So the story goes. Wherever you have fishermen you have Primitive Methodism. Follow along the coast, and you find that as early as 1821 William Clowes preached to the fishermen of Whitby. He met with a little horseplay on the part of a few boisterous souls, who looked upon the “ranter preacher” as a fit target for their fun, but it did not amount to much. Perhaps they thought it wiser to sober down when they found that the chief constable evidently knew Mr. Clowes, and was present and interested in the service.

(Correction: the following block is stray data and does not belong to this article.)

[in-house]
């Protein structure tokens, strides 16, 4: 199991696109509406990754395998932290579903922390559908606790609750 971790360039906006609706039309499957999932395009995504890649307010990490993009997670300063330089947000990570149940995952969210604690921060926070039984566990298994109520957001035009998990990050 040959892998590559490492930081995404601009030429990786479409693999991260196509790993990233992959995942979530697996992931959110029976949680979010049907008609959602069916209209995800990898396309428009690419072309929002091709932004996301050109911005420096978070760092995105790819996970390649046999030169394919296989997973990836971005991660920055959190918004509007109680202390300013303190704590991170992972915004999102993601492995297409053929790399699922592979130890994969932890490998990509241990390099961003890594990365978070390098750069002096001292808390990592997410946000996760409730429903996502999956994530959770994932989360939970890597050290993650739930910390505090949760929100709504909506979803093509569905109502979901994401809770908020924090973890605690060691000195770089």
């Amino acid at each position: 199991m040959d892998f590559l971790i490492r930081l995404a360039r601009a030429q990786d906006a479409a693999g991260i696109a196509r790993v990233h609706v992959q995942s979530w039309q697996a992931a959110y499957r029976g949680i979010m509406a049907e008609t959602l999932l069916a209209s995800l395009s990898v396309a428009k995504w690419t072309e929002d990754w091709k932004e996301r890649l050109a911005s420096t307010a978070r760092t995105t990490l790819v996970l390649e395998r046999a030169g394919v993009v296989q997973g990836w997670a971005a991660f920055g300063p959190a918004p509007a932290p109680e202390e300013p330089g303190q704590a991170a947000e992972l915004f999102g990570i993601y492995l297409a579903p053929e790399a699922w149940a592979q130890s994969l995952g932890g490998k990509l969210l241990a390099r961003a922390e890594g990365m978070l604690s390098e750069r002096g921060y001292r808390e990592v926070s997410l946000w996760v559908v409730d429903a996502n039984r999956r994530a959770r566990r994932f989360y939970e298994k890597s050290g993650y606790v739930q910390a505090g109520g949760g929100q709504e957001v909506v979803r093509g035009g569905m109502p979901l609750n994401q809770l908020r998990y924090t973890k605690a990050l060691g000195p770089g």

Passing by Scarborough, where the fishing industry is yet a considerable item, but has long been relegated into the background owing to the popularity of “The Queen of the North", as a watering place, not far south we come to Filey, now very much reduced as a fishing place and tending to become a holiday resort. Filey has had a romantic history in Primitive Methodism. Our first missionaries could make no impression on the Filey fishermen. No effort or appeal moved them. The case seemed hopeless, and it was decided to give it up But “praying Johnnie" was not convinced, and readily accepted the challenge to mission Filey himself. And Oxtoby went! On Muston Hill, as he sighted the village he knelt and prayed, prayed until an assurance came. “Filey is taken! Flley is taken!" And so it was. A revival began, and soon the village was changed. The moral tone was greatly raised. The testimony of a Wesleyan minister who spoke with knowledge, was that he knew no fishermen equal to the inlay fishermen, and emphatically declared that their superiority was due to the labours of the Primitive Methodists. It was Filey fishermen who first decided, win or lose, that their boats should not go out on Sundays. At least two of them, Richard and Matthew Haxby, are known for deeds of heroism, and Jenkinson Haxby was known in Conference. These and William Freeman, another notable character, have passed away. As far as known now, they are unrepresented in the activities of the church. New methods in the fishing industry have not helped Filey. Nearly all the fishing is done from Scarborough, and the fishermen go there on Monday and return home on Saturday. But although the fishing industry of Filey is practically nil the minister and people are facing the new conditions hopefully. The spirit of religious conservatism delays progress. To mention one fact alone which shows how things have not marched with the times - in eleven years there have been only fourteen marriages at Filey, which is the only place registered in the circuit. The reason is that the people have a deep-rooted idea that all marrying, burying and baptising should be done by the church parson! This will pass. The people are homely and warm-hearted, and present signs are hopeful. They have a good minister, and they will do well to follow him. Patrington, on the south end of the Yorkshire coast, is a very much more pleasing subject. It is manned by an able body of officials, and has some of the finest village causes on the coast.